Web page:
Have you ever heard of a modern crime in which the criminals communicated with animal calls? Or can you offer another example from literature?

European Common Frog

European Common Frog.

Literature on point:

Hanns Gross, Handbuch für Untersuchungsrichter (Graz. Austria: Leuschner & Lubensky’s, 1899) 278-79 (translation mine).

J.R.R. Tolkein, The Hobbit (London: George Allen & Unwin, 4th ed. 1978) 36.

6 Comments

  1. Robert Brown
    Jul 3, 2016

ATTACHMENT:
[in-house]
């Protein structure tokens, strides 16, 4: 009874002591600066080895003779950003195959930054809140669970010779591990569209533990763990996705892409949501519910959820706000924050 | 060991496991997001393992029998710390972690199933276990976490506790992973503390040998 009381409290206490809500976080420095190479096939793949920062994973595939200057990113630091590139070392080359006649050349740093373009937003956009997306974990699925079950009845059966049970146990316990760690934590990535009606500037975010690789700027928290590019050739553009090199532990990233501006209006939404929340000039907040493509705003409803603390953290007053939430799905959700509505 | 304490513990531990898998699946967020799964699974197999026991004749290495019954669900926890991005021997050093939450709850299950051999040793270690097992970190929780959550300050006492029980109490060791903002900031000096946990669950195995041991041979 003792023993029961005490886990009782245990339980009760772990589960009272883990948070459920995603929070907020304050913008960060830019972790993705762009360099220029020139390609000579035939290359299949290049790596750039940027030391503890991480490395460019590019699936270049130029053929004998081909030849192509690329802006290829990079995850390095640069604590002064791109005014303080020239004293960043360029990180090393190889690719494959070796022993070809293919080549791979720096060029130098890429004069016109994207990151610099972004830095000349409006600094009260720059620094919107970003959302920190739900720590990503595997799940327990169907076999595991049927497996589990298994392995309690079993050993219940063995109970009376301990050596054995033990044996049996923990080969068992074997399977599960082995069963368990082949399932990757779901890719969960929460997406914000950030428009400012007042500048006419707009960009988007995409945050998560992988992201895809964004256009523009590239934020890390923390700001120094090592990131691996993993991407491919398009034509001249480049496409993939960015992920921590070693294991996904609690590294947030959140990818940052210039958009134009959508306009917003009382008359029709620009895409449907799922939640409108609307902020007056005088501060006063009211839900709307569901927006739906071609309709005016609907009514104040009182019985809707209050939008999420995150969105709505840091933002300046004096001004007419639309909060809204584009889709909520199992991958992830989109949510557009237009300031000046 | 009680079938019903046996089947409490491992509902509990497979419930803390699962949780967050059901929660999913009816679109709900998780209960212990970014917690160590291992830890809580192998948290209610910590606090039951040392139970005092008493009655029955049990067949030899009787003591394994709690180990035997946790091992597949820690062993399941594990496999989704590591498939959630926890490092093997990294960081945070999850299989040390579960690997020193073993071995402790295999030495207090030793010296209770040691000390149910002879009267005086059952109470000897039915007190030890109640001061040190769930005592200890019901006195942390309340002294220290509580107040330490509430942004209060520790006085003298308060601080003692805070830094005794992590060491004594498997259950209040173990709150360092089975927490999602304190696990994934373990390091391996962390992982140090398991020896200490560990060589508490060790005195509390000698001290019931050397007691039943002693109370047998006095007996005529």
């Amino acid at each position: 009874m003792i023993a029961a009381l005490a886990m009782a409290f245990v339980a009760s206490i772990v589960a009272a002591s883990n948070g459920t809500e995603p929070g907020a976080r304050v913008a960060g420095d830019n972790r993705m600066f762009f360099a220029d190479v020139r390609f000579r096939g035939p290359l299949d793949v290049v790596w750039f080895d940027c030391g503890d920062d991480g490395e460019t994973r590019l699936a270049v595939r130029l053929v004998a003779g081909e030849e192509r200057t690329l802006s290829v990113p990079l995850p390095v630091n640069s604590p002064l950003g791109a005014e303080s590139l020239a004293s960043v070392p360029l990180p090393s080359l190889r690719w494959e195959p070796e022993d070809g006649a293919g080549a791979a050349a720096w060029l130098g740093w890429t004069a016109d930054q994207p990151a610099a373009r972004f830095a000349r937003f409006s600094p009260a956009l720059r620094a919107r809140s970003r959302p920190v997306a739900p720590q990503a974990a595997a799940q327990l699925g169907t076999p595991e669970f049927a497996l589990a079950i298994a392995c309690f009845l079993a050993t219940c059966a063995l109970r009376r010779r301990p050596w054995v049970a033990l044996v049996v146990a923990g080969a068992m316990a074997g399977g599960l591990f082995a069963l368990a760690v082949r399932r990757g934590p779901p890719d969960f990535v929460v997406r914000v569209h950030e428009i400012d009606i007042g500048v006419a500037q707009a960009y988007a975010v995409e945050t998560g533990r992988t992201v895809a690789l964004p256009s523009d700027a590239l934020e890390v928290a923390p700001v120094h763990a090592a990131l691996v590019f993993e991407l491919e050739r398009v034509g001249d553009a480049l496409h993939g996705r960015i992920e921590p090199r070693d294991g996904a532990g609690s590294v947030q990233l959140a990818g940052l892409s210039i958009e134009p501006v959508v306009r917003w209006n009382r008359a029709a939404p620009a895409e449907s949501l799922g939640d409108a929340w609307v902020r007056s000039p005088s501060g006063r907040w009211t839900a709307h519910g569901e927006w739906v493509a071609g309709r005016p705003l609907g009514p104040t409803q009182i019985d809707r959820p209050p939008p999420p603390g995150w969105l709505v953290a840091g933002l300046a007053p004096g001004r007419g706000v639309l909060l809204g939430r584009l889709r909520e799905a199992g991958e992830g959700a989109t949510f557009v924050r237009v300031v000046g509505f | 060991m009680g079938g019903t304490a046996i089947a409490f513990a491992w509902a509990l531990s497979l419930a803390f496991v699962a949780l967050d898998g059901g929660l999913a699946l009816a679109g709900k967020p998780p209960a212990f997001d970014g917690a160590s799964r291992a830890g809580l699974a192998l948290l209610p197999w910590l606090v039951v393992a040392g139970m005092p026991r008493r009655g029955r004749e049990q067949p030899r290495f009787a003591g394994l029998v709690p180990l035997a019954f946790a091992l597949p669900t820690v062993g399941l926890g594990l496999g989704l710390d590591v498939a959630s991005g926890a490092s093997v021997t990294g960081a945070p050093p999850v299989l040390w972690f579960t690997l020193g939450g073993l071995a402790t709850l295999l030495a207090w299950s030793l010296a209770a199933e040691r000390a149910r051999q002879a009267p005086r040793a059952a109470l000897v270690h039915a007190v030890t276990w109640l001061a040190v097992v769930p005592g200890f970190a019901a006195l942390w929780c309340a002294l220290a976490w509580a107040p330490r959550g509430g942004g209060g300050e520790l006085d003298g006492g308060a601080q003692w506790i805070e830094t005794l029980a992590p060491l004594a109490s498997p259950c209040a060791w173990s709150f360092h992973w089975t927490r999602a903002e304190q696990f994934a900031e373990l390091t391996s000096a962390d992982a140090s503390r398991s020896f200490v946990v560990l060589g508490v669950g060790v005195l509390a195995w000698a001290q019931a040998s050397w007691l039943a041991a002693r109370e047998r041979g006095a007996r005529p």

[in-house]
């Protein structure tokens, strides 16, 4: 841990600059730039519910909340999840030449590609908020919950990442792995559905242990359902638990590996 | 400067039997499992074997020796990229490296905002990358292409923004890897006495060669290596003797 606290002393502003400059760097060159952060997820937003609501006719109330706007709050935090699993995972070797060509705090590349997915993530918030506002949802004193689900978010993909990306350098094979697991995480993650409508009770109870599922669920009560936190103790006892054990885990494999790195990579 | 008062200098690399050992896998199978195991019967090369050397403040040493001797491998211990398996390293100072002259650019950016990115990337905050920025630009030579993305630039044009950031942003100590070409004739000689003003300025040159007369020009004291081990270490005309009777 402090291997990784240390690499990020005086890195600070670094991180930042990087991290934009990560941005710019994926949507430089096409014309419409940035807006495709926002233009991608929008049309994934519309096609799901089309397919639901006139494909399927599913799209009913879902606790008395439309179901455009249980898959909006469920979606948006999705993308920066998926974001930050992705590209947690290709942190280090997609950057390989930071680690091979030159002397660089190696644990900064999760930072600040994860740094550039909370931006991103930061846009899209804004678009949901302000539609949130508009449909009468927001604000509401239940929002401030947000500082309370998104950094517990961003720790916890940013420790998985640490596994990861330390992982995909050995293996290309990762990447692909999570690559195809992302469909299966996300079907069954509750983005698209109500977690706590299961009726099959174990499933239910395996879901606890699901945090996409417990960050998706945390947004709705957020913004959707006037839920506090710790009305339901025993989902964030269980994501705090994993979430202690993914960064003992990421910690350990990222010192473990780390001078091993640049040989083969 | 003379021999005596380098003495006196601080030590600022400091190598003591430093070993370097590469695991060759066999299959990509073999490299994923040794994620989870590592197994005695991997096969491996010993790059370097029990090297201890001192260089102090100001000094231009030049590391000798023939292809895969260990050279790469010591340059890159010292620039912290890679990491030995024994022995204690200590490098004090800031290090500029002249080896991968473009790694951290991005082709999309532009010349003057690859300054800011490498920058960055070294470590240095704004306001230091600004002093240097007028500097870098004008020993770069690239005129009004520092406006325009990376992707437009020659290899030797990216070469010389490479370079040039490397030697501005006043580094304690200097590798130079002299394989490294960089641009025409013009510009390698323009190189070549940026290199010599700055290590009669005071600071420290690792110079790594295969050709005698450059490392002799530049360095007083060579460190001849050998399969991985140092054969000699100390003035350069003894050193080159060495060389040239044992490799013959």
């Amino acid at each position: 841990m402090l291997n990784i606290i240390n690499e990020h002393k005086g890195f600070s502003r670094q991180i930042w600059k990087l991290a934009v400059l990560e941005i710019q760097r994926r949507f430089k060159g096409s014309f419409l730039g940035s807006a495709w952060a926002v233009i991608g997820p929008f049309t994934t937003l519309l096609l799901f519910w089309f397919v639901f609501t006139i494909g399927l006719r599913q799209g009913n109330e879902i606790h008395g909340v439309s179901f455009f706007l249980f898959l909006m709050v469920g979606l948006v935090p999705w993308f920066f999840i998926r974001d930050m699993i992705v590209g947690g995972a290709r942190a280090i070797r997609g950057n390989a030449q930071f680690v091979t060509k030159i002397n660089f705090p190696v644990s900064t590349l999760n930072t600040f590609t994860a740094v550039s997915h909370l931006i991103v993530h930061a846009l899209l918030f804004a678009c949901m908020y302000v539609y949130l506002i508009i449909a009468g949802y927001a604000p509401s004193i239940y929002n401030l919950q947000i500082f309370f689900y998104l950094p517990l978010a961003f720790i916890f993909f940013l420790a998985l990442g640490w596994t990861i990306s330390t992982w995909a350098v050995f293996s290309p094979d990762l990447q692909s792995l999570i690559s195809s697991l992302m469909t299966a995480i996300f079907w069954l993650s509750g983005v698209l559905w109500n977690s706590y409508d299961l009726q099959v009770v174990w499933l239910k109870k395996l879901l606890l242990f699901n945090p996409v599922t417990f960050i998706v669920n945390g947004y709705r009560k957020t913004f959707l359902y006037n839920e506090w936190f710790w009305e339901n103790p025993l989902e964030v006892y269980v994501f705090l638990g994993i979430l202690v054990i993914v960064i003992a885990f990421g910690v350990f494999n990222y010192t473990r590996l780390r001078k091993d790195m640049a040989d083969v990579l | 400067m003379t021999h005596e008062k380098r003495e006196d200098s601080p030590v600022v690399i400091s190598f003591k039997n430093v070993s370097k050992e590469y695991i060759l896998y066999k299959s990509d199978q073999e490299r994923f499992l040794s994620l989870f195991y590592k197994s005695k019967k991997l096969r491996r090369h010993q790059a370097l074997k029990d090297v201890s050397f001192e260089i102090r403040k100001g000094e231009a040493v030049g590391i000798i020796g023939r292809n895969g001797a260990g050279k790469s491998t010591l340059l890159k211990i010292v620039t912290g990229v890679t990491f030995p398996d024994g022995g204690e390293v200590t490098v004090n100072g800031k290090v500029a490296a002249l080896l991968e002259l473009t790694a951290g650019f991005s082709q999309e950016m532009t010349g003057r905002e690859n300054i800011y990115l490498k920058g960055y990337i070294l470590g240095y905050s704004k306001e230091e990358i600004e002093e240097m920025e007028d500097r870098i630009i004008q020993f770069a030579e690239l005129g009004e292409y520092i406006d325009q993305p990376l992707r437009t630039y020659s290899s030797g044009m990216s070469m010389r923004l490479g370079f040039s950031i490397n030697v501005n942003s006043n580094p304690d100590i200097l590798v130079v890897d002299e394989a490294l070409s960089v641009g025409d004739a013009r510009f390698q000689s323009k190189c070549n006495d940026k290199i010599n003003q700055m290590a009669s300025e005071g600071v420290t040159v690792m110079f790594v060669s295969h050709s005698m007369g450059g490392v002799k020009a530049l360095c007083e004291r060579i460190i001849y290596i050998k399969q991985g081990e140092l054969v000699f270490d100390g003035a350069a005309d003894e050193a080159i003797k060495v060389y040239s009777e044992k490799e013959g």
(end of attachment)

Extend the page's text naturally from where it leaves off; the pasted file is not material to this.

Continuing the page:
I have been burglarized repeatedly for the past year. While I was in the home on some instances. I began noticing a piercing shrill when I would hear noise in my home. As I would approach the room in question the noise would become more franic sounding. When entering the room it would be in total disarray. These criminals didn’t steal big things at first. It look more like misplaced or things moved, with it mounting over time. I called the police each time, wheras they finally told me that I’m crazy, and not call them anymore or else they will file charges against me for filing false reports. Its a year later, my basement was flooded. Guess what, all the pipes were gone under the house, upon better inspection the central heat and air was totally diassembled in the attic, all placed towards a large attic fan opening ready to move. By this time they had cleaned out the house of most of the contents. Security cameras? Stolen 3 times, outdoor landscape lighting; wires cut every time I had them repaired. Copper wiring half removed. I work out of town a lot for extended periods (2 to 3 months as a traveling nurse practitioner). I am an educated man (doctorate degree). I live in a decent older historic neighborhood so if this can happen to me, it can happen to anyone. I have been accused of being on drugs, staging my own burglaries, and being shizophrenic and bi-polar. My life was just fine 47 years, then I was picked. Oh by the way my identity has been stolen. I’m now going into foreclosure, and trying to repair all this damage. Pay attention to your surroundings closely, and note all those night time noises. I have not heard those strolls and cries since all this stopped.